Frank Stella “Polish Village”

Van Doren Waxter

poster for Frank Stella “Polish Village”

This event has ended.

Angular, graphic, and often brightly colored, the works in Stella’s Polish Village series were inspired by the distinct architecture of wooden Polish synagogues built in the 17th, 18th, and 19th centuries and destroyed by the Nazis during World War II. While Stella was hospitalized in the summer of 1970, the architect Richard Meier gave him the book Wooden Synagogues by Maria and Kazimierz Piechotka that served as the starting point for this series made between 1971-73. The works are all named after ruined synagogues and villages noted in this book. While these works are not Holocaust memorials, they do function as reminders that with the destruction of these buildings came the destruction of a culture.

Interested in the intricate geometry present in the architecture of these synagogues, including their highly decorative façades, Stella appropriated many of the physical and architectural traits into his works. He paid special attention to the verticality of the buildings as well as the diagonal, slanting roofs and wooden beam structures. The jutting angularity present in the Polish Village works simultaneously highlights the process of their creation and the inherent beauty of the carpentry and design details with the look and feeling of destruction. Using certain arrangements of color and variations in material, Stella is able to create the illusion of three-dimensions as well as works that have a presence in space. Formally, these works investigate Cubist and Russian Constructivist themes.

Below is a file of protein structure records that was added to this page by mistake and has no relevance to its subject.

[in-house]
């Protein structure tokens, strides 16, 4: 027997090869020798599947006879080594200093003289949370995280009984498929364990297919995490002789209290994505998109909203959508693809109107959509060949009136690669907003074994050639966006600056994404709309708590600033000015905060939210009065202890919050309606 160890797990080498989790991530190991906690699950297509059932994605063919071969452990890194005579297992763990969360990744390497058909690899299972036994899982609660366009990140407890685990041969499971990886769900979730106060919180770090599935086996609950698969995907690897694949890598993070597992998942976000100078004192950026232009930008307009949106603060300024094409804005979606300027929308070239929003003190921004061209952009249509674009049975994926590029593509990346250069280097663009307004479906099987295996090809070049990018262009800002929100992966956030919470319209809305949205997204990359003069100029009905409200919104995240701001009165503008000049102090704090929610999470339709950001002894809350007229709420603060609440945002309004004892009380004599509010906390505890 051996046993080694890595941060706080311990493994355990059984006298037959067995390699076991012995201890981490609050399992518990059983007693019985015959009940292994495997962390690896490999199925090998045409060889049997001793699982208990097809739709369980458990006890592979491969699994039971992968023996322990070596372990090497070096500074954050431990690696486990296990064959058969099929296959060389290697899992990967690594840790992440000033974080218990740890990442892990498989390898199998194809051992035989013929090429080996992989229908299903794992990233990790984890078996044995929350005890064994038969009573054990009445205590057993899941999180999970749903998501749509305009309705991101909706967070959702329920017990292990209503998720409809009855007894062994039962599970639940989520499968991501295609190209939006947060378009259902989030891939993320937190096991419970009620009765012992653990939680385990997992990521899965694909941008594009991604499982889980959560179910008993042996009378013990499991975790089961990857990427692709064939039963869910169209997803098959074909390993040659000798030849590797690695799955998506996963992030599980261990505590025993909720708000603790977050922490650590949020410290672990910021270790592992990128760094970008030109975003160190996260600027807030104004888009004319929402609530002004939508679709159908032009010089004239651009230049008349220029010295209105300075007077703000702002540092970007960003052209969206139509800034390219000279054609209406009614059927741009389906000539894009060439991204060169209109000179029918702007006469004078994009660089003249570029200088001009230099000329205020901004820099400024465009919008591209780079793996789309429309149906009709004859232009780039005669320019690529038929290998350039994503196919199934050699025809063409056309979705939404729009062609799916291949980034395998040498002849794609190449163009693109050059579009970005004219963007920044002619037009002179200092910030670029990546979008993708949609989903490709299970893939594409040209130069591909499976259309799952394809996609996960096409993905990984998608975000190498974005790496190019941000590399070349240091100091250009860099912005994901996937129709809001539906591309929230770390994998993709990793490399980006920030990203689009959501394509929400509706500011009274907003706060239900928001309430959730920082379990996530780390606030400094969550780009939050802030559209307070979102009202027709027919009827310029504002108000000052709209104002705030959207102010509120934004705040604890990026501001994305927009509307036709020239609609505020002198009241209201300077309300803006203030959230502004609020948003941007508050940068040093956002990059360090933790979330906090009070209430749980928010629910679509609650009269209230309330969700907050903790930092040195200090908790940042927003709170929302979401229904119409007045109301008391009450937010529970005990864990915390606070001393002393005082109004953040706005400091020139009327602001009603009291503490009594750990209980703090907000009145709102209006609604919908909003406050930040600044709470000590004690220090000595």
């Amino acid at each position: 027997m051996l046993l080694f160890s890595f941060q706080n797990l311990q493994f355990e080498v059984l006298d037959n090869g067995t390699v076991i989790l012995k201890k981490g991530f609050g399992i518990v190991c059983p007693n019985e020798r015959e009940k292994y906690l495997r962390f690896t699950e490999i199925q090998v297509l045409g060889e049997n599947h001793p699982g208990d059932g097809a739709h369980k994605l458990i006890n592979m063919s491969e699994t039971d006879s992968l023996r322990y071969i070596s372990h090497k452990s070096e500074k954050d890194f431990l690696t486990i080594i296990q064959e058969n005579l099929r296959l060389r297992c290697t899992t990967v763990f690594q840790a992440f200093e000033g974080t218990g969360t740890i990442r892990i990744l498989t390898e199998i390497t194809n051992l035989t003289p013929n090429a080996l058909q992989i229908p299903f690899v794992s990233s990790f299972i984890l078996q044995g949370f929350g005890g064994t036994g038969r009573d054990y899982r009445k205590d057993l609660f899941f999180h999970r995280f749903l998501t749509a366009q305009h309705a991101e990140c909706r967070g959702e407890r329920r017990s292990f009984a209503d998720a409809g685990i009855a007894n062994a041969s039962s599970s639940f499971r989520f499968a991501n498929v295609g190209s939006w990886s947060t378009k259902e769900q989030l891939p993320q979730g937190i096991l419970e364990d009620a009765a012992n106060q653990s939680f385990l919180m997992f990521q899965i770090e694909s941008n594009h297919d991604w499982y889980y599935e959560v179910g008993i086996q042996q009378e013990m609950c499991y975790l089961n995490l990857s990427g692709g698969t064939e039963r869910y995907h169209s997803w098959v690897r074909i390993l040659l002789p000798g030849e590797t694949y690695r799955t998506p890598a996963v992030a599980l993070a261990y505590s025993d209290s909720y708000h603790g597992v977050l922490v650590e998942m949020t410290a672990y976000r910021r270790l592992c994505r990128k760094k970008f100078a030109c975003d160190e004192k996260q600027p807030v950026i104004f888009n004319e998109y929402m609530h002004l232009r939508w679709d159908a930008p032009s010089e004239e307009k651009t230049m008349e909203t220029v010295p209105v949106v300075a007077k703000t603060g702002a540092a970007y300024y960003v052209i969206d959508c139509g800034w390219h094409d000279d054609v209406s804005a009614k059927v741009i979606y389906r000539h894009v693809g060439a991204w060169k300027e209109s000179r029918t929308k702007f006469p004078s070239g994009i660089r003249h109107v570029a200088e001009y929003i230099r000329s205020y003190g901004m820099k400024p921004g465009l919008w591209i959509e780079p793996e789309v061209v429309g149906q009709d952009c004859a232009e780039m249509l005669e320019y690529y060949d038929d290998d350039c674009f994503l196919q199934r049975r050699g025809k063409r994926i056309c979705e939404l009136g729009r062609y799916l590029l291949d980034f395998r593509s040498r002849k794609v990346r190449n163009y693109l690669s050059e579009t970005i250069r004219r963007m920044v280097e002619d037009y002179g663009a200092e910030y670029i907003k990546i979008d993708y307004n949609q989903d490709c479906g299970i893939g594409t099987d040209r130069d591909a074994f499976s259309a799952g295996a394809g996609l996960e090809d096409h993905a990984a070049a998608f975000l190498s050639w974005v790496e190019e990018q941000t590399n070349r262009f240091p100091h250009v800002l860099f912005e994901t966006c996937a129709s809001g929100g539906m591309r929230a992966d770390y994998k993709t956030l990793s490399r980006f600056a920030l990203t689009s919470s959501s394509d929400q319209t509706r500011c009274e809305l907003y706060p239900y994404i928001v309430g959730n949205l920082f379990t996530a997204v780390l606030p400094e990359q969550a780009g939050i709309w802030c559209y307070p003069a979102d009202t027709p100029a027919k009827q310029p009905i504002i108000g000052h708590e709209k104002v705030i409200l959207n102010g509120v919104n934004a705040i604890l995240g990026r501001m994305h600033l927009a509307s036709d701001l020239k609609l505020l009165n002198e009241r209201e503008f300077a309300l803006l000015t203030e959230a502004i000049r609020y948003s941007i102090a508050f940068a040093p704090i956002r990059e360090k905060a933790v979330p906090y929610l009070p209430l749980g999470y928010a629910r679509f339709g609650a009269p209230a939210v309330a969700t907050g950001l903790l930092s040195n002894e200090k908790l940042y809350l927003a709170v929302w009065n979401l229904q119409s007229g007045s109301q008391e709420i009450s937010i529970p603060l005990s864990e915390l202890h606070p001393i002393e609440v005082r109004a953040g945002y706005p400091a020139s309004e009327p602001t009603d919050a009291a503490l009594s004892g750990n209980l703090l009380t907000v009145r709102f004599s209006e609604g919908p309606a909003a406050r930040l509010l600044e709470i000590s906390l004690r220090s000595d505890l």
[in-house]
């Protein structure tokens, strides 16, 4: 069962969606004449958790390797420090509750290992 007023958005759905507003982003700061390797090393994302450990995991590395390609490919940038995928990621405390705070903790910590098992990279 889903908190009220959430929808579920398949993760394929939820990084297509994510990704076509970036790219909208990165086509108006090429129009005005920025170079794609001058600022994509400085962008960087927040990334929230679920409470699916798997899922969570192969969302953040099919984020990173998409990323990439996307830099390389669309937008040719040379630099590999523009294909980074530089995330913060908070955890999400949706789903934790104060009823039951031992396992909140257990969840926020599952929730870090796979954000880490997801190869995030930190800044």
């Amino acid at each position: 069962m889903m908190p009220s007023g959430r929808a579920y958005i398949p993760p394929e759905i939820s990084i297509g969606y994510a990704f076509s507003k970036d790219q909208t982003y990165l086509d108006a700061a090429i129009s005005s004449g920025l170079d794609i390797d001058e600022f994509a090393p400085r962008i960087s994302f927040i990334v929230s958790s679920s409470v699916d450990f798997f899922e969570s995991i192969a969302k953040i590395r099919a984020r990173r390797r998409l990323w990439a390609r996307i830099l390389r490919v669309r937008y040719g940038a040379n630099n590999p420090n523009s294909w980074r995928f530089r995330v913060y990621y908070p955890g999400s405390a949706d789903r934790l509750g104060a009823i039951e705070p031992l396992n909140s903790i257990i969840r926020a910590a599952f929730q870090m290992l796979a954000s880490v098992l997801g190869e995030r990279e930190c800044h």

Within this series exist different versions of each work. Each iteration remains in the same shape and with the same divisions throughout the various versions. The First Versions (I) are made on thick canvas covered stretcher with thin materials such as felt or second layers of canvas that result in a one-dimensional work. The Second Versions (II) employ different colors and a variety of materials, most importantly the addition of boards including plywood, Homosote, press board, Masonite and Kachina-Board. The inclusion of boards alters the depth slightly. The Third Versions (III) have yet another color scheme and utilize cardboard for their support structure and are also the most three-dimensional works within the series with planes that tilt into space. Some works also had a Fourth Version (IV), often made of unpainted wood. These works were not made consecutively, but rather Stella worked on several pieces at once. Two works from the same series, Raków II and Raków III, will be included in this exhibition.



from April 30, 2014 to May 23, 2014
Gallery Hours after May 26: Monday – Friday, 10am – 5pm


Frank Stella

  • Facebook


    All content on this site is © their respective owner(s).
    New York Art Beat (2008) - About - Contact - Privacy - Terms of Use